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Iranian Hacker Group Using New Tools to Target Government Agencies of Broader Middle East Region

The use of the malicious program indicates an adoption of a broader variety of tactics for countering defensive measures

 

In the part of their attacks on companies and government agencies in the broader Middle East region, an Iranian cyberattack group has begun utilizing new tools, including a custom download utility and commodity ransomware, as per Broadcom's Symantec division. 

Dubbed as Seedworm, the group gives off an impression of being deploying a few variations of a new downloader, known as PowGoop, to the recent targets.

The utilization of the noxious program doesn't demonstrate a shift to ransomware-based cybercrime for the group, yet rather a reception of a more extensive variety of strategies for countering defensive measures. 

The software downloads and decrypts 'obfuscated' PowerShell scripts to run on compromised frameworks, utilizing the basic utility as an approach to execute code. 

The researchers additionally state that the group is sending ransomware, known as Thanos, which previously appeared available to be purchased not long ago and gives off an impression of being utilized by Seedworm for its 'destructive capacities'.

"Looking at Seedworm's history, it is apparent they've been focused on Middle East-based government organizations for years," "We don't believe that they are directly focused on monetary gain. From our standpoint, the Thanos victim organizations [represent] very few [targets] — just a handful at the most," says Vikram Thakur, Symantec's technical director.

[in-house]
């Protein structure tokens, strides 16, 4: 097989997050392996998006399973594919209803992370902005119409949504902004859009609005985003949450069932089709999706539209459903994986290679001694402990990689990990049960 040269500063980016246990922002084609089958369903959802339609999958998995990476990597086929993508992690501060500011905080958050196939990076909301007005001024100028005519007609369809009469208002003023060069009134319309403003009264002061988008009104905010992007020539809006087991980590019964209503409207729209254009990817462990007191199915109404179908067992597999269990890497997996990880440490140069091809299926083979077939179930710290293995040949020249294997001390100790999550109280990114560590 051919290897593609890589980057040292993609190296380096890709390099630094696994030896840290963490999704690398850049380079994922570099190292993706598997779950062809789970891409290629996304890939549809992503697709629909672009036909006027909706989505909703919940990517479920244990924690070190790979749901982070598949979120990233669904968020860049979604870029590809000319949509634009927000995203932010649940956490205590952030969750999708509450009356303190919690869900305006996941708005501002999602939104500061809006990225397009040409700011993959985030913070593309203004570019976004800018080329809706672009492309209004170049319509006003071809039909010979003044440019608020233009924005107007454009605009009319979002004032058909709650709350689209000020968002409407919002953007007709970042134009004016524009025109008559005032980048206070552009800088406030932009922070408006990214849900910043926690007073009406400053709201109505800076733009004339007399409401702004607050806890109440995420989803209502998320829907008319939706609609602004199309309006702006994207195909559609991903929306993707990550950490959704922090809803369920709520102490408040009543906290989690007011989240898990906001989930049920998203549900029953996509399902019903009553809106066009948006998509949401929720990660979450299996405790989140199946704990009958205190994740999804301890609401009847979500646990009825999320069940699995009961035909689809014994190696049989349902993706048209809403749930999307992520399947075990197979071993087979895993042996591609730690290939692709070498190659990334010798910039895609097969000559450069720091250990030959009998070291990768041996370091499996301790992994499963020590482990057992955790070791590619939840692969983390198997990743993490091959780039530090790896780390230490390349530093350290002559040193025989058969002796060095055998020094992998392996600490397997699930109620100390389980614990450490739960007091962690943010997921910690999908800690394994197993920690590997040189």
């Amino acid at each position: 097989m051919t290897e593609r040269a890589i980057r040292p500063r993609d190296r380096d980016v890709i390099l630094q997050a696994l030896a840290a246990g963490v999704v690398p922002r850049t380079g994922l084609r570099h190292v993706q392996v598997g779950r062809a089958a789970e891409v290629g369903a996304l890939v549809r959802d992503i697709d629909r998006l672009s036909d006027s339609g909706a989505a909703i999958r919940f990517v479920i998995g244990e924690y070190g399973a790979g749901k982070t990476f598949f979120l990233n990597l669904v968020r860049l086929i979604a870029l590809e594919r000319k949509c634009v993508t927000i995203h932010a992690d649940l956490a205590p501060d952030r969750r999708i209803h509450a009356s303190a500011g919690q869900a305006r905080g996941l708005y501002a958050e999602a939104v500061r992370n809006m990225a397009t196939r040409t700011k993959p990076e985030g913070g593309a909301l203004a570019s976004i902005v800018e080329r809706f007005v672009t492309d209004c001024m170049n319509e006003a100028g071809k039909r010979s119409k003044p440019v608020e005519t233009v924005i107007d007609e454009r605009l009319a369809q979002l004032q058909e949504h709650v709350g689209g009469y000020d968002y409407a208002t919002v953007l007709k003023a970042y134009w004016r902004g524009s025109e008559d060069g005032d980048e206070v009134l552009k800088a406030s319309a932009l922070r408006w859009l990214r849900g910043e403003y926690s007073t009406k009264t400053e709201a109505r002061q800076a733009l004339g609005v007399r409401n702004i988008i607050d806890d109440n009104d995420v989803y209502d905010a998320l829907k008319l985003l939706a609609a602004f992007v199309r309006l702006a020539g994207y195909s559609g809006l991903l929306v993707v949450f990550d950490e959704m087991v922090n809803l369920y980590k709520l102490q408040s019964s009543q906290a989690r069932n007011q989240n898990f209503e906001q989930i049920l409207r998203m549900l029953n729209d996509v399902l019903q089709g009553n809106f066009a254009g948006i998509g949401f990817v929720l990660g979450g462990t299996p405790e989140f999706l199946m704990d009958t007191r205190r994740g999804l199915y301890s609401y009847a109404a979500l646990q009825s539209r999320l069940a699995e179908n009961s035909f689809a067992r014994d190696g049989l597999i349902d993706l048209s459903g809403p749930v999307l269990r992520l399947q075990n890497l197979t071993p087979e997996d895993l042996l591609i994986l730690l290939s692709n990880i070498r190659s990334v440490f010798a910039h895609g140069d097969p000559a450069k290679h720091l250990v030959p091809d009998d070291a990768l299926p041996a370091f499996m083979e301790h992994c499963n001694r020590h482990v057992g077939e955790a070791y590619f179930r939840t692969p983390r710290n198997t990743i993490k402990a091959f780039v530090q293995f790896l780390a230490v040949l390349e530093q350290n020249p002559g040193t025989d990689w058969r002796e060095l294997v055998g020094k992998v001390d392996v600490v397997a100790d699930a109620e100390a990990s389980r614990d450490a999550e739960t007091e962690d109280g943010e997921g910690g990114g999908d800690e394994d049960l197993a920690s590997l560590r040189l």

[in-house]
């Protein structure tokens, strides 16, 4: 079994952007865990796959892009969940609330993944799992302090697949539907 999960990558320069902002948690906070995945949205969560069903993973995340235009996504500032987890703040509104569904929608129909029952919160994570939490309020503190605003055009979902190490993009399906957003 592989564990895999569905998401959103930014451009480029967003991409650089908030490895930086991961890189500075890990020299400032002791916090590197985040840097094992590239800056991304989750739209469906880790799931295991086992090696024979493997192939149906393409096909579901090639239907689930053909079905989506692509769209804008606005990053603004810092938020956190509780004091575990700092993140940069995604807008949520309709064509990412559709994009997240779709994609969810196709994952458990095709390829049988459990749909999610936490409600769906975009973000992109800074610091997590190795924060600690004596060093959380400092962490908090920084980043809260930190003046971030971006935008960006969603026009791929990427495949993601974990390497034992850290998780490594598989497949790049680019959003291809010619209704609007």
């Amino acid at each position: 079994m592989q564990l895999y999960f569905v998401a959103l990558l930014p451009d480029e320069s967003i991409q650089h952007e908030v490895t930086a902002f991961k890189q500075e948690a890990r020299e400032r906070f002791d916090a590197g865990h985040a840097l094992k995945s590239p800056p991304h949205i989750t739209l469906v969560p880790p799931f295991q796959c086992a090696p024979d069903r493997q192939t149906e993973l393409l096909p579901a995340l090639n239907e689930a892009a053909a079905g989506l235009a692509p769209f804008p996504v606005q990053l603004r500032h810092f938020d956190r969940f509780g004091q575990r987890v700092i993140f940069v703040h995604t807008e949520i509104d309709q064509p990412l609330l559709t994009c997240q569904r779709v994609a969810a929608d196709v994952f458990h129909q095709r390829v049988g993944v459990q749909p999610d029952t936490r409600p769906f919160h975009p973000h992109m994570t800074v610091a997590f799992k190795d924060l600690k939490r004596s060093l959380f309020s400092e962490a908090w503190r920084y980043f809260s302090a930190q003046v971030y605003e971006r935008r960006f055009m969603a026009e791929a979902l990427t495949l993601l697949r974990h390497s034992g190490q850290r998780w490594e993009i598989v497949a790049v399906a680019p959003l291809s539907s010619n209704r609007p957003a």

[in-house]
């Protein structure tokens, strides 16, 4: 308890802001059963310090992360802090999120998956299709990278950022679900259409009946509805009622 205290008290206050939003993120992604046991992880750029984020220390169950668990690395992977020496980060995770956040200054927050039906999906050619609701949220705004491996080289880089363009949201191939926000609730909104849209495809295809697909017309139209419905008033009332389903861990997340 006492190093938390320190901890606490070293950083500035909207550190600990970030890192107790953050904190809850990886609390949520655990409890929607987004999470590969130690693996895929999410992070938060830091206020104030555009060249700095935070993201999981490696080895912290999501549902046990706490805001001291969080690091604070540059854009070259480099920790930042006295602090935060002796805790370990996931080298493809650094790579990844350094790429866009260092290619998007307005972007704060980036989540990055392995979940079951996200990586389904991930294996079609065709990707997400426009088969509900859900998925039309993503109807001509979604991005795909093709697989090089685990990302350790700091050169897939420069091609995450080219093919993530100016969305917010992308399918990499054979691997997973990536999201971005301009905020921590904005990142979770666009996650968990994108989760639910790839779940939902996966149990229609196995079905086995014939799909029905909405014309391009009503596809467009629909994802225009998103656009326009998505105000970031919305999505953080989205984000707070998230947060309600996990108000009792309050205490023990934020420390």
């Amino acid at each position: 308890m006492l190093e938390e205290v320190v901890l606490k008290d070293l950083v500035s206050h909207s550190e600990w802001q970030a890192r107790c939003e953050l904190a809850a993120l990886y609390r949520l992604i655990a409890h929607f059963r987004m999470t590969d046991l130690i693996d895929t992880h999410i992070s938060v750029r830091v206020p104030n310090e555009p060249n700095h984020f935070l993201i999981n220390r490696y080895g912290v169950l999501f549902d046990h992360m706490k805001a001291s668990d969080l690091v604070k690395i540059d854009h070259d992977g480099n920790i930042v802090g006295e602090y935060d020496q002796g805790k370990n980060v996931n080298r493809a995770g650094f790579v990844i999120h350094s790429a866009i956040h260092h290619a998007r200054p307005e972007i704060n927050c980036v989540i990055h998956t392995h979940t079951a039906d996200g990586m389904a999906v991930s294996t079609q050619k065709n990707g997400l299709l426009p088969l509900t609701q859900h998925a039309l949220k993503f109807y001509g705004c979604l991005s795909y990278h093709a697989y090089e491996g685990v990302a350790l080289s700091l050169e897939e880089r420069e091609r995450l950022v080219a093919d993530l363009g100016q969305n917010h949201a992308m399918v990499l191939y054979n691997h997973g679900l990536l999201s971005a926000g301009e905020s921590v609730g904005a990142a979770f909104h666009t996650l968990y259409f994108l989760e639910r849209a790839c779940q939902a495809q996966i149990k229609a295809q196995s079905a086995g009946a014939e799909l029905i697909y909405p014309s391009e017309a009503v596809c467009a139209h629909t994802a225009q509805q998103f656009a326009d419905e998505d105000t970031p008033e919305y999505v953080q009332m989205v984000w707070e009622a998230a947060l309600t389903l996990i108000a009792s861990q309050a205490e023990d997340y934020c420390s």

The researchers were moderately sure, nonetheless, in ascribing PowGoop to the Iranian state actor.

"Seedworm has been one of the most active Iran-linked groups in recent months, mounting apparent intelligence-gathering operations across the Middle East," Symantec researchers stated in their analysis.  
"While the connection between PowGoop and Seedworm remains tentative, it may suggest some retooling on Seedworm's part. Any organizations that do find evidence of PowGoop on their networks should exercise extreme caution and perform a thorough investigation." 

"There is nothing sophisticated about PowGoop aside from it being custom-made and that it uses multiple layers of encoded PowerShell scripts to effectively download and execute PS-based payloads," Thakur added later.

PowGoop has additionally been identified by various other companies. Security firm Palo Alto Networks associated PowGoop with two ransomware attacks on companies in the Middle East and North Africa at the beginning of September.
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Cyber Attacks

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Middle East Cyber Army

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